For most people, the idea of "getting into the real estate game" seems laughable. We have this idea that real estate is a hard market to get into. It feels as though it takes a lot of wheeling and dealing to succeed at or that only multi-millionaires can actually afford the expenses. Luckily, this is a misunderstanding. While it's true that trying to buy and sell hotels and mansions maybe a little bit outside of your price range and free time, the truth is that it's actually incredibly easy to get your foot in the door of modest residential real estate properties and to start building a variety of passive income sources. Once you start thinking in terms of buying up little houses and using them as rental homes or Airbnb listings, the budget and time demand becomes a lot more reasonable. If you can see yourself enjoying the life of a casual local landlord making friends, doing repairs for, and swapping recipes with tenants who aren't that different from your own family, then investment property is a great way to put your current savings toward long-term passive income.
Two Ways to Buy Investment Property
When an individual, family, or business buys real estate to make money off of, this is known as 'investment property'. Since property values almost invariably go up with the housing demand of a growing population, this is an incredibly popular form of investment that is generally more stable than trying to play the stock market. There are two primary ways to select investment property to buy. You should pick your selection method based on your combination of budget, opportunism and the amount of time, and effort you want to put into making the house profitable.
Buying Move-In Ready Property
Your first option is to buy a home that is already completely updated, in good repair, and is essentially "move-in ready". This means is that if you're very clever, you can have a renter moving in and paying full rental price within one or two months of closing the deal. This option is often how some people choose their first investment property in order to ease their way into the responsibilities of being a landlord. While rent should more than cover the mortgage payments, you will still need to calculate for annual maintenance to keep the home nice and protect your property values. However, this is all you'll need to worry about in terms of repairs or upkeep.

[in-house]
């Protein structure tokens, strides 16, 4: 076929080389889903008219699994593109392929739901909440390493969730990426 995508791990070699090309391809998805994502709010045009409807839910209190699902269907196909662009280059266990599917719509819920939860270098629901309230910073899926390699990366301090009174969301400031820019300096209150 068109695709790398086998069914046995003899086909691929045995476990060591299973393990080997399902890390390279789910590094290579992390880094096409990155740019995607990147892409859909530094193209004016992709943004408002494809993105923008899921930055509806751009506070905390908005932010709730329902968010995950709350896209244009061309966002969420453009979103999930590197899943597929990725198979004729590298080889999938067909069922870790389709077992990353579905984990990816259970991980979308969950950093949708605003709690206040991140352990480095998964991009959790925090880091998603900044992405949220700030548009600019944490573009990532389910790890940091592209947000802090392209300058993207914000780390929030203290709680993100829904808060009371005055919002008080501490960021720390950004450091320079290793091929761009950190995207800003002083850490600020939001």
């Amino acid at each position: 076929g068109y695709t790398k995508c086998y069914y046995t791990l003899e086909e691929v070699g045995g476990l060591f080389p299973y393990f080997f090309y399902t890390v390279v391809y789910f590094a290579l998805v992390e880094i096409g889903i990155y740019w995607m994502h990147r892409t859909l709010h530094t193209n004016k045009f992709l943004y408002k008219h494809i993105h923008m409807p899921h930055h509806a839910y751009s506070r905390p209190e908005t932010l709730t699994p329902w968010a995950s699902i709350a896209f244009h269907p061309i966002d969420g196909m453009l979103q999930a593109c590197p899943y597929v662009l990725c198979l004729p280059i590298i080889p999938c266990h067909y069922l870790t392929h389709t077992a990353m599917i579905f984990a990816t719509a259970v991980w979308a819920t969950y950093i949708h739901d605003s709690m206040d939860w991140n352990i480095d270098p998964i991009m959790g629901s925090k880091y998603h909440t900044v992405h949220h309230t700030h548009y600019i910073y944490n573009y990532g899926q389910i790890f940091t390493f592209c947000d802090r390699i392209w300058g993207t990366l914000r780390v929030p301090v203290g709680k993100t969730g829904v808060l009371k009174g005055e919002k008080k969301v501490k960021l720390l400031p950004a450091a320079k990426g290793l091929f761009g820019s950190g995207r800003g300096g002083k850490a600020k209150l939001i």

Buying 'Flip' Property
The second option is to find a fixer-upper with good bones. You might be wondering why you would want buy a shabby house as an investment property. The answer is because when an owner has to sell a home that is not move-in ready, they often have to accept a significant slash in prices. This usually happens when a homeowner doesn't have the funds to fix the place up or would rather get the property off their hands than bother to repair it for the full market value. If you're willing to take on repairs and a few minor renovations, what you'll be looking for is a home that has a larger discount than the cost to repair. This gives you the perfect investment opportunity to 'flip' to yourself, buying low, repairing, and renting high, thus getting the best possible ratio of investment to returns.
This is only the first half of our two-part article! Join us next week for the second half where we'll talk about why flipping is part of the real estate ecosystem and how to choose a home to flip into your own rental property. For more information about financing a flip, contact us today!